NSHR Helps Expat Woman Get Her Rights From Saudi Husband

By Badea Abu Al-Naja
Arab News | Jeddah
14 Feb 2011

The National Society for Human Rights (NSHR) is currently helping a non-Saudi woman to get her rights from her Saudi husband who abused her and threw her out of their home despite a court ordering him to look after her.

The NSHR has accompanied the woman to the General Court in Makkah and helped her secure accommodation at a women’s shelter run by the Ministry of Social Affairs that had earlier refused to provide her with shelter saying she needs to get her husband’s consent.

“My husband violated a reconciliation agreement he signed before a judge at the General Court and drove me out of the country through deception,” the 50-year-old Arab woman, whose name and nationality have not been disclosed, told Arab News.

The woman said she married the man and then came to the Kingdom several years ago. It was only after numerous years of abuse that she sought legal assistance.

“He ill-treated and starved me besides denying other basic necessities of life. Then he threw me out of our house. I had to go begging in the streets for my food and spent my nights in the Grand Mosque. However, a Saudi widow felt pity for me and invited me to live with her. She also helped me seek legal help,” she said.

Subsequently, the court issued a reconciliation verdict in her favor and her husband promised to abide by it in 2009, she said.

“After a few months he took me back. I expressed my wish to visit my aged parents in my country. In fact, we used to visit them annually in the early years of our married life. But this time my husband took my journey as an opportunity to get rid of me. He got my passport stamped with a final exit visa, which I only learned when I was about to return after one month in my home country,” she said.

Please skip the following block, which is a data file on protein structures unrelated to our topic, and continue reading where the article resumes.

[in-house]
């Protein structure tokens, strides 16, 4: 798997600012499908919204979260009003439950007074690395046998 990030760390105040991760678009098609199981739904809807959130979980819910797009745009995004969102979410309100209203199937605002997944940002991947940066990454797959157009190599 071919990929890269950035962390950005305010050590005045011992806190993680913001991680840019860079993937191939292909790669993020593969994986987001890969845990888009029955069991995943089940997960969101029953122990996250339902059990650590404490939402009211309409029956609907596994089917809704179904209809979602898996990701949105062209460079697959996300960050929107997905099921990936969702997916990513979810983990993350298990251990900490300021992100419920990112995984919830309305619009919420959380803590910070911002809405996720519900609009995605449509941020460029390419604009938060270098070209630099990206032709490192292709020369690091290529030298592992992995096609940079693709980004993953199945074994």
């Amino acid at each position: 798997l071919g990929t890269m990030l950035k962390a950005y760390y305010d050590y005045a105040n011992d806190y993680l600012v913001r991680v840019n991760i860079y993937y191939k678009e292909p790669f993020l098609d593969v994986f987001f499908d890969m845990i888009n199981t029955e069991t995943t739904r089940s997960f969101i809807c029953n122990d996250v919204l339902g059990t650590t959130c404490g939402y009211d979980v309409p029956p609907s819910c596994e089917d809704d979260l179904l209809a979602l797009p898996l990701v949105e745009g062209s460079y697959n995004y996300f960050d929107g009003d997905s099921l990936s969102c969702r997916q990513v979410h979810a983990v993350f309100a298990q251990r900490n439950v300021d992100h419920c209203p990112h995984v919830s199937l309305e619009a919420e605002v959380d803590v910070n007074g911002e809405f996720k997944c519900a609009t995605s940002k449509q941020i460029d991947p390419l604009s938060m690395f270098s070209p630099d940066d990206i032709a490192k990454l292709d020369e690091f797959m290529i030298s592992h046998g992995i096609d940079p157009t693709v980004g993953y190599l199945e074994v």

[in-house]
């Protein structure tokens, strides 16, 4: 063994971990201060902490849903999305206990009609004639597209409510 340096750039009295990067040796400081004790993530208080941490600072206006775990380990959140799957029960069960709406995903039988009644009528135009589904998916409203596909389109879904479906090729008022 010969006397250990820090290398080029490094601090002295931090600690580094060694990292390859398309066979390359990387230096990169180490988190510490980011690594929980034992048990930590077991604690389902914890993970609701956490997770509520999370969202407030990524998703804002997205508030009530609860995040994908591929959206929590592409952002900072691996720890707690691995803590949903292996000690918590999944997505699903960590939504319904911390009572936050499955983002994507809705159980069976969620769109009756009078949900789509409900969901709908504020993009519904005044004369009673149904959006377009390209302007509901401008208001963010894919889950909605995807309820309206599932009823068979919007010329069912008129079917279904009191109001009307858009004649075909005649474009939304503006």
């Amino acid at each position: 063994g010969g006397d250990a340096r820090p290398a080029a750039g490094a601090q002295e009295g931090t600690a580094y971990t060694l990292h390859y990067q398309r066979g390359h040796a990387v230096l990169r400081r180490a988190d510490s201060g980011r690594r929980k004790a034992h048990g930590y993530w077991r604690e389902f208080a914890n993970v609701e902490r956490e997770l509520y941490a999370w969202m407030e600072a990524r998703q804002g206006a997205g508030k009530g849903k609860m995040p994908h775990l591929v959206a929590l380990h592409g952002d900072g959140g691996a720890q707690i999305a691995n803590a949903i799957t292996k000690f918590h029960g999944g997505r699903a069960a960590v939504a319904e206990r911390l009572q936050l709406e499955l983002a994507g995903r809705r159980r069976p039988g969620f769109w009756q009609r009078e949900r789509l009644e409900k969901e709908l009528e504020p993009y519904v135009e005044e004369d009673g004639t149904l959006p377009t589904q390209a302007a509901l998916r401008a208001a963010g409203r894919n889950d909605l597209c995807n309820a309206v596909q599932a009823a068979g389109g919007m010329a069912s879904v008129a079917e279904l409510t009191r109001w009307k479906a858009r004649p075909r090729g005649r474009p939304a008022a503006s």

She said she found it impossible to return to the Kingdom because of the exit visa. “I had to struggle for 18 months to get a visit visa from the Saudi Embassy. That was also only a 30-day visit visa. To make things worse, when I arrived in Makkah, my husband did not allow me to enter our house,” she said.

Again she had to live in the streets. However, some people took her to the NSHR, which sent her to the women’s shelter. But the shelter authorities refused to take her saying she could not be admitted without the consent of her husband, she said.

The NSHR again came to her rescue and brought the issue to the court’s attention. The court looked into the history of her case and noted that the husband was violating his own undertaking two years ago that he would not mistreat his wife. It ordered the concerned departments to see that the man takes back the woman without delay. (end of article)

The official website of the National Society For Human Rights in Riyadh: English Language


Published by

Tara Umm Omar

American married to a Saudi.

12 thoughts on “NSHR Helps Expat Woman Get Her Rights From Saudi Husband”

  1. >I am sorry, but I do not get it. Most of the women in shelters are those who are ABUSED BY their male family members! And they need to have their consent to be living in a shelter?! This is the most ridiculous and cruel thing! What's happening here?! I do feel, I will explode today.